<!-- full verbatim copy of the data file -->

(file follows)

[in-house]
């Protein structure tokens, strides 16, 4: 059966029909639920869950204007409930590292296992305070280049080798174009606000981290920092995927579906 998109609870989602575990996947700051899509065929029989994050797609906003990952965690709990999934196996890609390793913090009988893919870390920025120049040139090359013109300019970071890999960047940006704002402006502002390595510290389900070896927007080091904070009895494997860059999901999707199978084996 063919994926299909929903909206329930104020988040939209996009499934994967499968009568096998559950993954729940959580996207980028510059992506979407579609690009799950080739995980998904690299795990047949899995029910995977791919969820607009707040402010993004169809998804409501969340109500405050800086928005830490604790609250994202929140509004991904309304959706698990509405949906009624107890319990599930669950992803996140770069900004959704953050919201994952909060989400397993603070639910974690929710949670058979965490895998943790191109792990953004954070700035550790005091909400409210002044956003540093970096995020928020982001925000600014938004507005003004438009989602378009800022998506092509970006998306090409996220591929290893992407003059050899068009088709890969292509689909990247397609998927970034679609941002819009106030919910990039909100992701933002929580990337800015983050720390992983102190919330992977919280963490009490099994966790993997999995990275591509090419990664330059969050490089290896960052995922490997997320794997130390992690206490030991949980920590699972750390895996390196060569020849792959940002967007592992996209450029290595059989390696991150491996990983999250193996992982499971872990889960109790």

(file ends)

[in-house]
């Protein structure tokens, strides 16, 4: 059966029909639920869950204007409930590292296992305070280049080798174009606000981290920092995927579906 998109609870989602575990996947700051899509065929029989994050797609906003990952965690709990999934196996890609390793913090009988893919870390920025120049040139090359013109300019970071890999960047940006704002402006502002390595510290389900070896927007080091904070009895494997860059999901999707199978084996 063919994926299909929903909206329930104020988040939209996009499934994967499968009568096998559950993954729940959580996207980028510059992506979407579609690009799950080739995980998904690299795990047949899995029910995977791919969820607009707040402010993004169809998804409501969340109500405050800086928005830490604790609250994202929140509004991904309304959706698990509405949906009624107890319990599930669950992803996140770069900004959704953050919201994952909060989400397993603070639910974690929710949670058979965490895998943790191109792990953004954070700035550790005091909400409210002044956003540093970096995020928020982001925000600014938004507005003004438009989602378009800022998506092509970006998306090409996220591929290893992407003059050899068009088709890969292509689909990247397609998927970034679609941002819009106030919910990039909100992701933002929580990337800015983050720390992983102190919330992977919280963490009490099994966790993997999995990275591509090419990664330059969050490089290896960052995922490997997320794997130390992690206490030991949980920590699972750390895996390196060569020849792959940002967007592992996209450029290595059989390696991150491996990983999250193996992982499971872990889960109790």